Greenland Ice Sheet Losing Mass at Alarming Rate amid Temperature Rise
With the rising global temperatures, the frozen lands are melting at a faster pace than ever before. A study has indicated that the Greenland Ice Sheet is losing ice mass at an alarming rate amid heat and rain. Moreover, enough ice has melted toward the end of July in Greenland that it could cover the entire US state of Florida in a half-foot of water.
As temperatures in the Arctic surge, Greenland is experiencing one of its most severe thawing episodes. It is the third instance of extreme melting in the past decade, during which time period the melting has extended farther inland than the entire satellite era that began in the 1970s.
A massive ice melting event is taking place in #Greenland, according to @PolarPortal
It would be enough to cover Florida in 2 inches (5 cm) of water
Not as extreme as 2019 in terms of gigatons but the melt area is a bit larger than 2 years ago.#ClimateChange #ClimateAction pic.twitter.com/Ai7RaWWebK
— World Meteorological Organization (@WMO) July 29, 2021
According to the Denmark Meteorological Institute, Greenland lost over 8.5 billion tons of surface mass on July 27 and 18.4 billion tons since July 25.
A senior research scientist at the National Snow and Ice Data Center at the University of Colorado, Ted Scambos said,
It’s a significant melt. July 27th saw most of the eastern half of Greenland from the northern tip all the way to the southern tip mostly melted, which is unusual…Overall, we’re seeing that Greenland melts more often. In previous decades or centuries, it’s extremely rare to get above freezing temperatures at the summit of Greenland.
Published in the journal Nature, a recent study said that the rate of melting that is witnessed today is likely to be the highest in the last 12,000 years. The study focused on Greenland Ice Sheet as it is expected to be the main contributing factor to sea-level rise by the end of this century, making it essential to understand the impact of global warming on this particular ice sheet.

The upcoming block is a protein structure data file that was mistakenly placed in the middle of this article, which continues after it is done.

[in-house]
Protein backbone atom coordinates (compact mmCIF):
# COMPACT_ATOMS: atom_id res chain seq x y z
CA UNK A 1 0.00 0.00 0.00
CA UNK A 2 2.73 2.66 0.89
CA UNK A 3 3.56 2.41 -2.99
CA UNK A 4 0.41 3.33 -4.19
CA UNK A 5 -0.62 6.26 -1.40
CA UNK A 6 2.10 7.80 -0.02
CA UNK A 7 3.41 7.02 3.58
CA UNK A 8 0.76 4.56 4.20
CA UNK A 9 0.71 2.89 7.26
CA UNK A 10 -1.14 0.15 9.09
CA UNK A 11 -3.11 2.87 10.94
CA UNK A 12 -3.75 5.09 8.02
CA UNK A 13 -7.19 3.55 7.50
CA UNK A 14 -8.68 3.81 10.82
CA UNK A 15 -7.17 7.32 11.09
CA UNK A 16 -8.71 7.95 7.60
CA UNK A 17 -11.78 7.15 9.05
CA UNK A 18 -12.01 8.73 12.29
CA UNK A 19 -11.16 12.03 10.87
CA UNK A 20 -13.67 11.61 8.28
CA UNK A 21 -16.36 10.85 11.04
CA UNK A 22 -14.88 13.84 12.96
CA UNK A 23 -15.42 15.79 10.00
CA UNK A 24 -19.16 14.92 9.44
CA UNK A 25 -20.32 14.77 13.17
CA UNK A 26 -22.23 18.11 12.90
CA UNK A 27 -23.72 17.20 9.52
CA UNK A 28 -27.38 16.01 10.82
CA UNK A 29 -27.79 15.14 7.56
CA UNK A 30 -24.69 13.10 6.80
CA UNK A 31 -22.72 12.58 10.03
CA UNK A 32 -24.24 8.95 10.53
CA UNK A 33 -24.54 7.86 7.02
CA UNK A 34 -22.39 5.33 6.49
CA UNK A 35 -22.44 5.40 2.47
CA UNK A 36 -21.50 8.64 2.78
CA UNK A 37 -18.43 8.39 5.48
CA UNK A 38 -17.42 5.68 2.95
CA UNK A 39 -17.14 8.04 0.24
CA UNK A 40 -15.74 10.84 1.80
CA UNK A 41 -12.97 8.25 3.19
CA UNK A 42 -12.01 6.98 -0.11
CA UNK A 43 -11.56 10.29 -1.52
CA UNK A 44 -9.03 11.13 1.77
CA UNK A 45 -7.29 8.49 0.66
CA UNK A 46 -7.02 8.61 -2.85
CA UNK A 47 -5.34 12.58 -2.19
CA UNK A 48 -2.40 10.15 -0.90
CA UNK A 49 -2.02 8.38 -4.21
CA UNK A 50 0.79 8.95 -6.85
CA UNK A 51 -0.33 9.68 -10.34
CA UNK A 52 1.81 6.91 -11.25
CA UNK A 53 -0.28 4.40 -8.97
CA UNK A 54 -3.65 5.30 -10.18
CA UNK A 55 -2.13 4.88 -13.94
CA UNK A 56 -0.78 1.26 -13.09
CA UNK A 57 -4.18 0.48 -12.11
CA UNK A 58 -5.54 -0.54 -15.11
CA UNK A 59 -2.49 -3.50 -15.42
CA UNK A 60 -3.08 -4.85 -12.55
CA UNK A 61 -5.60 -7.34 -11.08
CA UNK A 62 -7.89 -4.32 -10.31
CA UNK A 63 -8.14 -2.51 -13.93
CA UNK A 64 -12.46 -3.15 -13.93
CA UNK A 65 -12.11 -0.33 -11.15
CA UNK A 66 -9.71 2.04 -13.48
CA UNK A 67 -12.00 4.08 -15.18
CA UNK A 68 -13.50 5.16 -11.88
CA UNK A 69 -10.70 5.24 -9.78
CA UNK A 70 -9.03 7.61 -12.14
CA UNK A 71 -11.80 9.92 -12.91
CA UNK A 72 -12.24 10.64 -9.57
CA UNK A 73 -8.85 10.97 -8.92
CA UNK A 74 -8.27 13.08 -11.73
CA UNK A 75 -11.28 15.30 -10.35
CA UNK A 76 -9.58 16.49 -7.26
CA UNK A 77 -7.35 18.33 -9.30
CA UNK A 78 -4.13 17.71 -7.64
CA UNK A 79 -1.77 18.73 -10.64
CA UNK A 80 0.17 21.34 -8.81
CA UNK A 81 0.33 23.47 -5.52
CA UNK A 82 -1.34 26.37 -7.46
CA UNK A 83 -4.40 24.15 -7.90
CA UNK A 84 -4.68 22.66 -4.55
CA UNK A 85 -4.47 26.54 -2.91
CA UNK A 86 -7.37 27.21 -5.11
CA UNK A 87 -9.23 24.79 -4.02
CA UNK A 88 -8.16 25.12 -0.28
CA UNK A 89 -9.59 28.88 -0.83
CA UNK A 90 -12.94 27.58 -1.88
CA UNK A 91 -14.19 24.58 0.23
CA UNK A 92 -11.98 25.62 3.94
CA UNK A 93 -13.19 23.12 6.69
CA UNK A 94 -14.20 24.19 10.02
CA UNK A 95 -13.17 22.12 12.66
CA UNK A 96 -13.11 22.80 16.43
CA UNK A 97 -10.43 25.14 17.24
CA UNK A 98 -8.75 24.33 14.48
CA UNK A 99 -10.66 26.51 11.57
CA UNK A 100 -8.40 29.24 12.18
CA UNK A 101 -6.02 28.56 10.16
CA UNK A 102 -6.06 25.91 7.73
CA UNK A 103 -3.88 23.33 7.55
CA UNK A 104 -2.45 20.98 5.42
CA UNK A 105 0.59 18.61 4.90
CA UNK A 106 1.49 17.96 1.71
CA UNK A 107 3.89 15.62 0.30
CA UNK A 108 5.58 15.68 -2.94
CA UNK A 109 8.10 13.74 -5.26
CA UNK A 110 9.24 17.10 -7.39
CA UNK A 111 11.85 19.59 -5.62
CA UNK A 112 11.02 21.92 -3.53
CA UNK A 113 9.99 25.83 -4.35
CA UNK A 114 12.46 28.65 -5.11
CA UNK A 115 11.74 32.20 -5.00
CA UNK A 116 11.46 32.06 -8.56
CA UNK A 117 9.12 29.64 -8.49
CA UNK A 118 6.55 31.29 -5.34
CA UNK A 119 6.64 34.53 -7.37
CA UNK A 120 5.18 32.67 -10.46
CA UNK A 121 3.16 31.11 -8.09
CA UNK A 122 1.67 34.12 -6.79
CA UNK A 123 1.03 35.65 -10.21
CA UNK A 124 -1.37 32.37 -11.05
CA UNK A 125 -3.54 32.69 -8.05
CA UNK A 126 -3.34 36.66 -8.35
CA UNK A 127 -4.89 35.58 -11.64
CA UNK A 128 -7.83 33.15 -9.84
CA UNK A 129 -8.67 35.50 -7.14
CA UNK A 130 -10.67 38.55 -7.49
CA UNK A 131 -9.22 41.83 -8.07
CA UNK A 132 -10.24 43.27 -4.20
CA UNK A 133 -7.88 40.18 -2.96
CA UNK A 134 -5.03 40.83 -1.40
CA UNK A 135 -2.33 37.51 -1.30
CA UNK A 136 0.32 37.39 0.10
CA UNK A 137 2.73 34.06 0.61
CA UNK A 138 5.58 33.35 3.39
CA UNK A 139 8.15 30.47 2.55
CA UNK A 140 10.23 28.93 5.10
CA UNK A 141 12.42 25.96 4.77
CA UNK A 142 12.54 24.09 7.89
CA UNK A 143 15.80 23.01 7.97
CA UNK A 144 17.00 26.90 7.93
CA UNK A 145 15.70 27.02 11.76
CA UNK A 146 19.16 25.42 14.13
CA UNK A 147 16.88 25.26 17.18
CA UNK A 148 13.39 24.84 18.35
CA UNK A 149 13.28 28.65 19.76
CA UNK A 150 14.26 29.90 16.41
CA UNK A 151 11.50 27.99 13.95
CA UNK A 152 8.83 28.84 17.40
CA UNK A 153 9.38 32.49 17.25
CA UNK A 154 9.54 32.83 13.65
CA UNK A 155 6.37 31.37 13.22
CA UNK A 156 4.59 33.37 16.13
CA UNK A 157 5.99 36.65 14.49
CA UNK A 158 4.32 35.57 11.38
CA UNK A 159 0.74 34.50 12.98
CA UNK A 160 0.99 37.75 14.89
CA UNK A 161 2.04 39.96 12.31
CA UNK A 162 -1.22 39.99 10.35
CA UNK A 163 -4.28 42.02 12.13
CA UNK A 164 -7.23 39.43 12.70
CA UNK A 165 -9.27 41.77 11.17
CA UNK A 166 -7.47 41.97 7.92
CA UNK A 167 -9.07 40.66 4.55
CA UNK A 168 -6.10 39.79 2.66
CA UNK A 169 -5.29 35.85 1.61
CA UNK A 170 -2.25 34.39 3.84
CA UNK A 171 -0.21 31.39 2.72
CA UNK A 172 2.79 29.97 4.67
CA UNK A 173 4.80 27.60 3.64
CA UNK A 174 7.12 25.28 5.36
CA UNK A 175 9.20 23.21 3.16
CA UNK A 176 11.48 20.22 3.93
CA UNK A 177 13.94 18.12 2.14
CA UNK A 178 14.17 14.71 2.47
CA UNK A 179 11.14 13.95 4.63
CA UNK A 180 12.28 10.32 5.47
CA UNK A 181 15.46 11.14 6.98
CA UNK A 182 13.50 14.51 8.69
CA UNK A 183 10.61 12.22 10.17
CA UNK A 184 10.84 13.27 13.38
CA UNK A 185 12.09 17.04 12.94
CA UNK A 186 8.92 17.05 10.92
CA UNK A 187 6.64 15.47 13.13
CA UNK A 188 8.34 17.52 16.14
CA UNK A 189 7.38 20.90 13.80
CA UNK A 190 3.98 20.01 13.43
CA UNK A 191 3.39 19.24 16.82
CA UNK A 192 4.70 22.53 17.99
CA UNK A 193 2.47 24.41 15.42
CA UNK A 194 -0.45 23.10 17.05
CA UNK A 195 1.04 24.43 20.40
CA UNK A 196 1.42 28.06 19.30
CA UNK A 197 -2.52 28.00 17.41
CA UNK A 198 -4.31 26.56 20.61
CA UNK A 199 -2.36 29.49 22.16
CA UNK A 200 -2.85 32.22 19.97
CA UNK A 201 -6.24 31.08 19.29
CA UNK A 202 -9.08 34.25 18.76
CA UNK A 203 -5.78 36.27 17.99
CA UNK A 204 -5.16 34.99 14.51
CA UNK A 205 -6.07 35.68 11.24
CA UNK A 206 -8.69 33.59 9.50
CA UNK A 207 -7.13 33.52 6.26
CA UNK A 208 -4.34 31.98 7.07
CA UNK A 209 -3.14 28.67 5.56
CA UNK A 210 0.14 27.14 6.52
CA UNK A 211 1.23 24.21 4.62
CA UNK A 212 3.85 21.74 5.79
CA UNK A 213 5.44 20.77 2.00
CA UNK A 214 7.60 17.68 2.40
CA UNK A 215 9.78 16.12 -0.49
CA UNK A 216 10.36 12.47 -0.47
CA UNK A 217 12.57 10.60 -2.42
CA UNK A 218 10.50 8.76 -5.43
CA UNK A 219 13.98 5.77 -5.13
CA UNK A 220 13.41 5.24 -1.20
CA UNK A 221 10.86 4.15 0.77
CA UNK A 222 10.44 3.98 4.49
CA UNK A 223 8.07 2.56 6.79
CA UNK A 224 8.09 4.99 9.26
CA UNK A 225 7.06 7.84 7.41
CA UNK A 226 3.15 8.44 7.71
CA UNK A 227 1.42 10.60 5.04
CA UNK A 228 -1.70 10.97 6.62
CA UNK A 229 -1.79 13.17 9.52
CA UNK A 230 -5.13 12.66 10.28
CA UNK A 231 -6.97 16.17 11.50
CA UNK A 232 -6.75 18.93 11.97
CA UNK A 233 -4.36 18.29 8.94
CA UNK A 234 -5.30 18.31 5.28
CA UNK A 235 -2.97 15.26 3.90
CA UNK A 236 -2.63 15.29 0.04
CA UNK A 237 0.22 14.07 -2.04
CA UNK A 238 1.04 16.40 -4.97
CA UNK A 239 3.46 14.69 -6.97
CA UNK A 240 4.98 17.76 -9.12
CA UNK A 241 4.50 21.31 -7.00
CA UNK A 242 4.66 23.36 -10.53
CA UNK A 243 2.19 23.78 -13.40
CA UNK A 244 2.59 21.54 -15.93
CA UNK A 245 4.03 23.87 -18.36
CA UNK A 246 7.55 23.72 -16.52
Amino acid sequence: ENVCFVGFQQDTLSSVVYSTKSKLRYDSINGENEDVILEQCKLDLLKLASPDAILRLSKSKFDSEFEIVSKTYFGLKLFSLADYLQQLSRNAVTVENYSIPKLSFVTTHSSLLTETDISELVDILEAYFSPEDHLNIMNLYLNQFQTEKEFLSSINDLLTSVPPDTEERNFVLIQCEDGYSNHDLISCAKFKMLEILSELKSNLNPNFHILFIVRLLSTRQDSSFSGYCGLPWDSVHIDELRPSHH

The future amount of ice melt in Greenland is dependent on the future warming in the Arctic, which is directly related to the carbon emissions. Regardless, the effects of this melting will be felt worldwide. For the global community, areas vulnerable to sea-level rise will be severely affected. With the warming of the Arctic, the global atmospheric and oceanic circulation will change, consequently altering the weather patterns and regional climate.
Furthermore, ice loss has exacerbated as human-induced climate change warms the planet. A study published in the journal Cryosphere earlier this year revealed that the planet has lost a shocking 28 trillion tons of ice since the mid-1990s, a large amount of which was from the Arctic, including the Greenland Ice Sheet.
If the current warming and emission trends continue, the surface is most likely to drown by the end of the century, ultimately ending almost all life on the planet.